There should be little in common between Ahmed Patel and Tajinder Pal Singh Bagga. The former is a Congressman of Congressmen, a pragmatic centrist in a party whose top leaders have socialist convictions. The latter is a young hot-headed spokesman of Narendra Modi’s BJP, a party that has persuaded many people that it is the opposite of Left. So far apart are they on the political spectrum that it is difficult to imagine that they would agree on anything at all. But yet, they do.
Last week, after PepsiCo took a few Gujarati farmers to court for, allegedly, illegally growing its proprietary potatoes, Patel tweeted: “Pepsi’s decision to take Gujarat’s potato grower farmers to court is ill-advised & brazenly wrong. It is in violation of the farmers right under PPVFR Act. The state govt shouldn’t keep its eyes shut. Corporate interest cannot dictate what our farmers must or mustn’t cultivate.” Far from opposing his centre-Left political adversary, Bagga outdid him. “I am giving ultimatum to @PepsiIndia to withdrawn Cases against Indian Farmers in Next 72 Hours otherwise we will Start Campaign to Boycott All @PepsiCo Products in India. Your time starts now,” Bagga warned. Nitin Patel, Gujarat’s deputy chief minister announced that the state government will include itself into the case in support of the farmers.
The Lok Sabha elections are underway and farmers issues are particularly important now, and PepsiCo doesn’t have a vote. So, it is understandable that political parties want to be seen as being pro-farmer. But it is not only a matter of opportunistic political parties — most people are likely to instinctively side with the farmers than with the multinational corporation. David vs Goliath, poor Indian farmers vs evil foreign corporation, and all that. Our moral instincts are at work here, and the fast brain decides right and wrong within a fraction of a second, leaving the slow brain to rationalise the already-made decision.
It is at such times, when normally-disagreeing political parties are falling over themselves to do the same popular thing, that we must be very careful.
From what has been reported in the media, the farmers had — knowingly or unknowingly — planted FC5, a variety of potato that is registered to PepsiCo under the Protection of Plant Varieties and Farmers’ Rights Act. The potato in question is not an indigenous or traditional variety. It was developed in the United States and PepsiCo introduced it to Indian farmers as part of its corporate and collaborative farming ventures. The firm registered the variety with the Protection of Plant Varieties and Farmers’ Rights Authority (PPVFRA) in 2016. Given that the potatoes are the core ingredient of its Lay’s chips product, it is not surprising that it would want to protect its business interests. Based on this, while extremely unpopular and inopportune, it is extremely difficult to conclude that PepsiCo was “wrong” to protect its rights.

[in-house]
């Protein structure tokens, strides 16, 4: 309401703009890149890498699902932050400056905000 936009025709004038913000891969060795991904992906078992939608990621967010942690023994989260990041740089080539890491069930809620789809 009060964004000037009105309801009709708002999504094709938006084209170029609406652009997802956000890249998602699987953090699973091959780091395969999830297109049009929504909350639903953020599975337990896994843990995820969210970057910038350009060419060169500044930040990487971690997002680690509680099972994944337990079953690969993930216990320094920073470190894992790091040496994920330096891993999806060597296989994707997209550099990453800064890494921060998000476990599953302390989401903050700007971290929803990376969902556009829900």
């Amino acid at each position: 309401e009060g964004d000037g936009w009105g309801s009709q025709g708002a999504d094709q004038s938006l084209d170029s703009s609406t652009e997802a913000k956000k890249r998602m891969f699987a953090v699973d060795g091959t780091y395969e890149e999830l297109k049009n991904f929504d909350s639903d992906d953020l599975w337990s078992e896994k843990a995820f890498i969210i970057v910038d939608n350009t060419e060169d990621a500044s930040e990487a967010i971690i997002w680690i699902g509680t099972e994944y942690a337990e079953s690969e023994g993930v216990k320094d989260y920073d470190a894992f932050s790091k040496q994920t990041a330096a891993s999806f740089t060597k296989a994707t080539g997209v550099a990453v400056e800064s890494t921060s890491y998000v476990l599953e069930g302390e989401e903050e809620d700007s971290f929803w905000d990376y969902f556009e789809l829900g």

Suppose a big MNC was not involved, and that one farmer had grown a variety that had formally been registered by another. Suppose it was David vs David. Would we arrive at the same conclusion? Now, there are some who believe that seeds shouldn’t be intellectual property at all. If there are no property rights, there cannot be any theft, so it does not matter if Farmer A took the seeds from Farmer B or from an MNC.
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However, we do not live in such a world. India’s laws attempt to balance promoting innovation and protecting farmers’ rights. It would be as much an offence if Farmer A took from his/her neighbour or from PepsiCo.
Those rushing to defend a few farmers against PepsiCo are perhaps unaware that as of October 2018, it was individual farmers who registered the highest number of plant varieties. Out of 3,504 certificates issued by the PPVFRA,1,587 were issued to individual farmers/communities, 1,143 to state agricultural universities/public research organisations, and only 774 to private companies. This is good news, as it shows the farmers and farming communities are not only recognising the value of protecting their innovations, but are able to register them with the government.
Low agricultural productivity is at the root of India’s economic problems: We cannot address the chronic agrarian distress unless we are able to raise productivity levels. To double farmers’ real incomes, we must double their productivity. This means we need higher yielding varieties, different farming models, better rural infrastructure and fixing market imperfections to ensure farmers get better returns. PepsiCo is part of the solution, because it has introduced better farming techniques to the country. As are individual farmers and communities who develop better varieties of crops.
If we want to help our farmers, we should build a robust intellectual property system that rewards innovators, protects traditional rights and has broad social acceptance. Given that India has a globally competitive biotech industry, millions of vulnerable farmers and a growing middle class, balancing the legitimate interests of all stakeholders will be hard. The PPVFR Act might be imperfect, but it cannot be anyone’s argument that we should condone its violation. Like in many other areas of public policy, the right thing is not popular, and the popular thing is not right.
The author is the director of the Takshashila Institution, an independent centre for research and education in public policy. Views are personal.
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